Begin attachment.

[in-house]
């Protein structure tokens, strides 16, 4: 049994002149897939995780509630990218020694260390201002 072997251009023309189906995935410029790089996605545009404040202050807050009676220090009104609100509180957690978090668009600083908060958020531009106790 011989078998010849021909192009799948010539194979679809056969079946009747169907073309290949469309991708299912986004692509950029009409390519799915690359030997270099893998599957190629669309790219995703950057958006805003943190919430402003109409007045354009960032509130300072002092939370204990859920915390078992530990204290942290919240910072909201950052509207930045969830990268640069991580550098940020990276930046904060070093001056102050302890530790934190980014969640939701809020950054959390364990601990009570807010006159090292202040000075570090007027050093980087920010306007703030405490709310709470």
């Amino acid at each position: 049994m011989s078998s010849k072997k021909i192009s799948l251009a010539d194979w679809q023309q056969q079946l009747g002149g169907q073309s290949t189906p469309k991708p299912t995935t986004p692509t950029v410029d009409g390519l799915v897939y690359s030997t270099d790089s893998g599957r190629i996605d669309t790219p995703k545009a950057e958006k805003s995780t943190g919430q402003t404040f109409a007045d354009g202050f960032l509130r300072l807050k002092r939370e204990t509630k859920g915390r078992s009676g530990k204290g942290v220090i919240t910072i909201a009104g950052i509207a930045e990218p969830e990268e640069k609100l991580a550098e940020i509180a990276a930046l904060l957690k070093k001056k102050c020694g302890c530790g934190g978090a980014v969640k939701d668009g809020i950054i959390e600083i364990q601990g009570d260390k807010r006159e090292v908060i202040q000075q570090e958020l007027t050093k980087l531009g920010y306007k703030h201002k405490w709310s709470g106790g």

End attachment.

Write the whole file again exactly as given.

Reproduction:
[in-house]
């Protein structure tokens, strides 16, 4: 049994002149897939995780509630990218020694260390201002 072997251009023309189906995935410029790089996605545009404040202050807050009676220090009104609100509180957690978090668009600083908060958020531009106790 011989078998010849021909192009799948010539194979679809056969079946009747169907073309290949469309991708299912986004692509950029009409390519799915690359030997270099893998599957190629669309790219995703950057958006805003943190919430402003109409007045354009960032509130300072002092939370204990859920915390078992530990204290942290919240910072909201950052509207930045969830990268640069991580550098940020990276930046904060070093001056102050302890530790934190980014969640939701809020950054959390364990601990009570807010006159090292202040000075570090007027050093980087920010306007703030405490709310709470």
């Amino acid at each position: 049994m011989s078998s010849k072997k021909i192009s799948l251009a010539d194979w679809q023309q056969q079946l009747g002149g169907q073309s290949t189906p469309k991708p299912t995935t986004p692509t950029v410029d009409g390519l799915v897939y690359s030997t270099d790089s893998g599957r190629i996605d669309t790219p995703k545009a950057e958006k805003s995780t943190g919430q402003t404040f109409a007045d354009g202050f960032l509130r300072l807050k002092r939370e204990t509630k859920g915390r078992s009676g530990k204290g942290v220090i919240t910072i909201a009104g950052i509207a930045e990218p969830e990268e640069k609100l991580a550098e940020i509180a990276a930046l904060l957690k070093k001056k102050c020694g302890c530790g934190g978090a980014v969640k939701d668009g809020i950054i959390e600083i364990q601990g009570d260390k807010r006159e090292v908060i202040q000075q570090e958020l007027t050093k980087l531009g920010y306007k703030h201002k405490w709310s709470g106790g």